America’s ISA

Early this month, to little international outcry, the US Senate passed a bill that would make Malaysia’s controversial ISA look positively tame by comparison. The bill in question is the National Defense Authorization Act. Glenn Greenwald of Salon summarizes the most important provisions as follows:

(1) mandates that all accused Terrorists be indefinitely imprisoned by the military rather than in the civilian court system; it also unquestionably permits (but does not mandate) that even U.S. citizens on U.S. soil accused of Terrorism be held by the military rather than charged in the civilian court system (Sec. 1032);

(2) renews the 2001 Authorization to Use Military Force (AUMF) with more expansive language: to allow force (and military detention) against not only those who perpetrated the 9/11 attacks and countries which harbored them, but also anyone who “substantially supports” Al Qaeda, the Taliban or “associated forces” (Sec. 1031); and,

(3) imposes new restrictions on the U.S. Government’s ability to transfer detainees out of Guantanamo (Secs. 1033-35).

The bill passed in the Senate by an amazing 93 to 7. The more leftist Newsvoice puts it much more dramatically:

This bill, passed late last night in a 93-7 vote, declares the entire USA to be a ”battleground” upon which U.S. military forces can operate with impunity, overriding Posse Comitatus and granting the military the unchecked power to arrest, detain, interrogate and even assassinate U.S. citizens with impunity.

I think I don’t have to explain how insane it is to use the military to perform functions that are properly the province of the police on domestic soil or to give the military express powers to detain anyone indefinitely without trial as long as they have been accused of “terrorism”. Previously the best hope for quashing this ridiculousness was an amendment proposed by Senator Mark Udall which would have struck out the most offensive part of the bill dealing with indefinite detention. But the amendment was defeated 37-61 in late November.

The bill is not yet law. As a spending bill, it originated in the House of Representatives and differences between the House version of the bill and the Senate version will need to reconciled and the final version passed once again by the House. But considering the massive support the bill received in the Senate, it seems that passage through the House will be a sure thing. This means that the only real chance of stopping it would be a presidential veto and indeed President Obama has promised to do so. But will he, when 2012 is an election year? In any case, the veto can still be overridden by a two-thirds majority in the Senate.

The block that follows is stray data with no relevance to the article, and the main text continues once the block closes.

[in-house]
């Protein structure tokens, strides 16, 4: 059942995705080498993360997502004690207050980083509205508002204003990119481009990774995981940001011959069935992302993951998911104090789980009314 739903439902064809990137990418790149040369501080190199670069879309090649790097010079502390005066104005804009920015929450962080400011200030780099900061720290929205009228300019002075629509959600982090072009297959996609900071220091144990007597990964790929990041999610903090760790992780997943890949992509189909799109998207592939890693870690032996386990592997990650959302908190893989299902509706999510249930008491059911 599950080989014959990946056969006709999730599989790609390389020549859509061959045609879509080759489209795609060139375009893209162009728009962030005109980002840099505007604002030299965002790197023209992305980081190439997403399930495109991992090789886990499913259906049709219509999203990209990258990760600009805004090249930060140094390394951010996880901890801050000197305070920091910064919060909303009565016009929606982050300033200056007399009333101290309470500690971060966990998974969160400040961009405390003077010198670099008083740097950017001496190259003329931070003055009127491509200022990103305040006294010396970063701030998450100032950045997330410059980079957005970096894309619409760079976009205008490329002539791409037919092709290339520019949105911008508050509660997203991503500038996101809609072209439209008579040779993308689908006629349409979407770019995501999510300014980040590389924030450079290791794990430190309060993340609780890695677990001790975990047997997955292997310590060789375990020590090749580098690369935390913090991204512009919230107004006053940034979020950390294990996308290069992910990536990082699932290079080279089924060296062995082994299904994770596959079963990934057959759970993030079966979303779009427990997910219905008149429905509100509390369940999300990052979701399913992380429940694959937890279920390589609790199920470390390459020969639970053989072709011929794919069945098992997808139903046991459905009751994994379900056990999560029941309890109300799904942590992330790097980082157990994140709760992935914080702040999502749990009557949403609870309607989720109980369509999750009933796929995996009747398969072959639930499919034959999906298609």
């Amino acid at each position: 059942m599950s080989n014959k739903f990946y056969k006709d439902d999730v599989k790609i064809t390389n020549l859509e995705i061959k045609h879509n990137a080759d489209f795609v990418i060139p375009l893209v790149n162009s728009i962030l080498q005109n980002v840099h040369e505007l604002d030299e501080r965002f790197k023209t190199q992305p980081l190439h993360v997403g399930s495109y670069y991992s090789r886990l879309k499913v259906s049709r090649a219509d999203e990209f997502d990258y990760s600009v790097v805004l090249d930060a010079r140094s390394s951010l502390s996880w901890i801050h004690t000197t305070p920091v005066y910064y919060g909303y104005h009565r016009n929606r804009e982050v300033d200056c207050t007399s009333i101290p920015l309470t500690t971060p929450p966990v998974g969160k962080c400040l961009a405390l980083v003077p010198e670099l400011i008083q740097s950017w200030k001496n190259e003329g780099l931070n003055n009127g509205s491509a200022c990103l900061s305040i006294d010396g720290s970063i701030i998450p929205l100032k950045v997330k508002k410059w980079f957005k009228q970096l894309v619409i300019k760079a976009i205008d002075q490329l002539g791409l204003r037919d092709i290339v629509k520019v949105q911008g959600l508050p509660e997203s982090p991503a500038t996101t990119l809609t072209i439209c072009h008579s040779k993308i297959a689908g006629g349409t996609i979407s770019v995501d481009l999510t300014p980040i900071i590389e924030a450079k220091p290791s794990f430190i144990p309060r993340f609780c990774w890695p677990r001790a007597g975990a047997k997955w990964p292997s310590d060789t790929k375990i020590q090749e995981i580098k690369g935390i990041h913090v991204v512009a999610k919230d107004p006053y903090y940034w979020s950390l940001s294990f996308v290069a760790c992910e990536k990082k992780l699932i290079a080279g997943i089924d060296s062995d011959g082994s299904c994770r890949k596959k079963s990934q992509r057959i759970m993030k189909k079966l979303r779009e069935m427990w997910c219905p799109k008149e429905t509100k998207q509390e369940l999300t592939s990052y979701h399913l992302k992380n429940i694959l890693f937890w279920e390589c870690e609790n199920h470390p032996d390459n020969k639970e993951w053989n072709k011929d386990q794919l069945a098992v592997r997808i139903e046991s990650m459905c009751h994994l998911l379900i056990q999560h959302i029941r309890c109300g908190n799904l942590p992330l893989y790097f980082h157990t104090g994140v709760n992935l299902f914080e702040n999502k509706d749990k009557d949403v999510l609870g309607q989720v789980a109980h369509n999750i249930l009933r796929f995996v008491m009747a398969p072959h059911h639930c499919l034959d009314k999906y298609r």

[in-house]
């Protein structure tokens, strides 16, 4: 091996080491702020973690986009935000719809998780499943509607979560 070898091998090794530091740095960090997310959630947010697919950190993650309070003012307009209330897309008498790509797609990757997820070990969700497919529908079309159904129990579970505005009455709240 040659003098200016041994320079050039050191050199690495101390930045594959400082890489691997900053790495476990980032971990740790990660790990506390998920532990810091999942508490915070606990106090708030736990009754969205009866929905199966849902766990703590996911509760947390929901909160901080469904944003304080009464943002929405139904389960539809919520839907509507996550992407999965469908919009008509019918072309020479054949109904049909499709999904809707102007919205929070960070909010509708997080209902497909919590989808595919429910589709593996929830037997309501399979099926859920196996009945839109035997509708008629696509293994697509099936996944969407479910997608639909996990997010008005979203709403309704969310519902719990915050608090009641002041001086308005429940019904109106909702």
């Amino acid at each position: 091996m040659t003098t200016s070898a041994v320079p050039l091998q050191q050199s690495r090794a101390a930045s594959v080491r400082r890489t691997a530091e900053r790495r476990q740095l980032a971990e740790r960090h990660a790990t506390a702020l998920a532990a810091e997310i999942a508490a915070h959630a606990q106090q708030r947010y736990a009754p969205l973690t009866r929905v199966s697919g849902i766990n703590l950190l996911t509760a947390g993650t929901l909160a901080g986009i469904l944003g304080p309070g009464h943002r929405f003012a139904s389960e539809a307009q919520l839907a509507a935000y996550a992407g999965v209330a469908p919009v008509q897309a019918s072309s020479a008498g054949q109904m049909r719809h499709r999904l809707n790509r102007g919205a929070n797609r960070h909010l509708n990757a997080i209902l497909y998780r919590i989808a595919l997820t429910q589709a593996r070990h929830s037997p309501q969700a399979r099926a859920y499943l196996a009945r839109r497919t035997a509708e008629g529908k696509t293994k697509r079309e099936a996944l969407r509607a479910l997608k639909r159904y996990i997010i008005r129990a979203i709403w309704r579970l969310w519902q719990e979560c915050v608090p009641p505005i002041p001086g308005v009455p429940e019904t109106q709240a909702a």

Why would US politicians pass such an abomination so clearly abhorrent to the fundamental American principles of liberty and individual rights? Why can’t they see how easy it would be for future presidents to label their political opponents as terrorists and apply this law to them? There are many explanations. In an election year, US politicians can’t allow themselves to be perceived as being soft on terrorism. If the failure to pass this bill allowed a single Guantanamo detainee to be released and he were later to be found to have been involved in terrorism, this would kill the career of any politician who voted against it. It also helps that most of the bill is about funding the military and the offensive portion is only a tiny part of the whole thing. Any politician who voted against it would instantly be painted by opponents as being against US troops.

Plus, while I’m ordinarily very skeptical about conspiracy theories, in this case, it’s hard to shake the impression that this is at least partly driven by lobbyists who have an interest in ensuring that the War on Terror, complete with all the defense expenditure that entails, goes on despite the killing of Osama bin Laden. In any case, this is an extremely sad day for America and as long as such provisions remain part of American law, it’s hard to imagine how the US could have any moral authority when arguing against similarly draconian measures in developing countries. As loth as I am to quote the awful Star Wars prequels, it seems appropriate here, “This is how liberty dies, with thunderous applause.”

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